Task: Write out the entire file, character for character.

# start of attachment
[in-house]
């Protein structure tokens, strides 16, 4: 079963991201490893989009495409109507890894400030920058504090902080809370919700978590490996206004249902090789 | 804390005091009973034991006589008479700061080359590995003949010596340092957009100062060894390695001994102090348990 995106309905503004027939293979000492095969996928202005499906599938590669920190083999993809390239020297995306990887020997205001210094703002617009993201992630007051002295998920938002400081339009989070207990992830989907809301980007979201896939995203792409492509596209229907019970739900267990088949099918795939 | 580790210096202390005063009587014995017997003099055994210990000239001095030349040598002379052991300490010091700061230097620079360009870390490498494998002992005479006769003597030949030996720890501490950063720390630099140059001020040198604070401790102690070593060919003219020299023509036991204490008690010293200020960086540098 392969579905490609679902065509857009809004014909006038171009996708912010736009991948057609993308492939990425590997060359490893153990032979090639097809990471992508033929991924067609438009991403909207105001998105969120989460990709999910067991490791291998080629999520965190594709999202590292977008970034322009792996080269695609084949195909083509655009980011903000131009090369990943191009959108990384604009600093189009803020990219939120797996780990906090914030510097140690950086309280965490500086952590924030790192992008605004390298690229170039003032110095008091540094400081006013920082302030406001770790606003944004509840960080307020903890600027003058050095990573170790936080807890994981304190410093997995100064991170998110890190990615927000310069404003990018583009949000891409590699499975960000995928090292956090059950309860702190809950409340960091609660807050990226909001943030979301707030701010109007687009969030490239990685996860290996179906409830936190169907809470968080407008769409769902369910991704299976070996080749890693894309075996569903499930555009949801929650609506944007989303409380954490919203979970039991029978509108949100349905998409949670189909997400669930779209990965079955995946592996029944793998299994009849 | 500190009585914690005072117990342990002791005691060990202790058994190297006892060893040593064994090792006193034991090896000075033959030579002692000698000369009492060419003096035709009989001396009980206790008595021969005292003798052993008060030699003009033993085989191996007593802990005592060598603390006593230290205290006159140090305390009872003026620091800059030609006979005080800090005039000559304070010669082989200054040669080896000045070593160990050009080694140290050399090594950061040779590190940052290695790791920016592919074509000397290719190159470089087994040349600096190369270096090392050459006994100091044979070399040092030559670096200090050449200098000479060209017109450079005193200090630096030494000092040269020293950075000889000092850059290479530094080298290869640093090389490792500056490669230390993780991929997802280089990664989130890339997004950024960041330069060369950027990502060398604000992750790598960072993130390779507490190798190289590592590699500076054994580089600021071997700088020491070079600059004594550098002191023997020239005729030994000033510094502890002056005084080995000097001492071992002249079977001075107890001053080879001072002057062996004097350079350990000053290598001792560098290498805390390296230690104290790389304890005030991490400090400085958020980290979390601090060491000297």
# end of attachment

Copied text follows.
[in-house]
């Protein structure tokens, strides 16, 4: 079963991201490893989009495409109507890894400030920058504090902080809370919700978590490996206004249902090789 | 804390005091009973034991006589008479700061080359590995003949010596340092957009100062060894390695001994102090348990 995106309905503004027939293979000492095969996928202005499906599938590669920190083999993809390239020297995306990887020997205001210094703002617009993201992630007051002295998920938002400081339009989070207990992830989907809301980007979201896939995203792409492509596209229907019970739900267990088949099918795939 | 580790210096202390005063009587014995017997003099055994210990000239001095030349040598002379052991300490010091700061230097620079360009870390490498494998002992005479006769003597030949030996720890501490950063720390630099140059001020040198604070401790102690070593060919003219020299023509036991204490008690010293200020960086540098 392969579905490609679902065509857009809004014909006038171009996708912010736009991948057609993308492939990425590997060359490893153990032979090639097809990471992508033929991924067609438009991403909207105001998105969120989460990709999910067991490791291998080629999520965190594709999202590292977008970034322009792996080269695609084949195909083509655009980011903000131009090369990943191009959108990384604009600093189009803020990219939120797996780990906090914030510097140690950086309280965490500086952590924030790192992008605004390298690229170039003032110095008091540094400081006013920082302030406001770790606003944004509840960080307020903890600027003058050095990573170790936080807890994981304190410093997995100064991170998110890190990615927000310069404003990018583009949000891409590699499975960000995928090292956090059950309860702190809950409340960091609660807050990226909001943030979301707030701010109007687009969030490239990685996860290996179906409830936190169907809470968080407008769409769902369910991704299976070996080749890693894309075996569903499930555009949801929650609506944007989303409380954490919203979970039991029978509108949100349905998409949670189909997400669930779209990965079955995946592996029944793998299994009849 | 500190009585914690005072117990342990002791005691060990202790058994190297006892060893040593064994090792006193034991090896000075033959030579002692000698000369009492060419003096035709009989001396009980206790008595021969005292003798052993008060030699003009033993085989191996007593802990005592060598603390006593230290205290006159140090305390009872003026620091800059030609006979005080800090005039000559304070010669082989200054040669080896000045070593160990050009080694140290050399090594950061040779590190940052290695790791920016592919074509000397290719190159470089087994040349600096190369270096090392050459006994100091044979070399040092030559670096200090050449200098000479060209017109450079005193200090630096030494000092040269020293950075000889000092850059290479530094080298290869640093090389490792500056490669230390993780991929997802280089990664989130890339997004950024960041330069060369950027990502060398604000992750790598960072993130390779507490190798190289590592590699500076054994580089600021071997700088020491070079600059004594550098002191023997020239005729030994000033510094502890002056005084080995000097001492071992002249079977001075107890001053080879001072002057062996004097350079350990000053290598001792560098290498805390390296230690104290790389304890005030991490400090400085958020980290979390601090060491000297």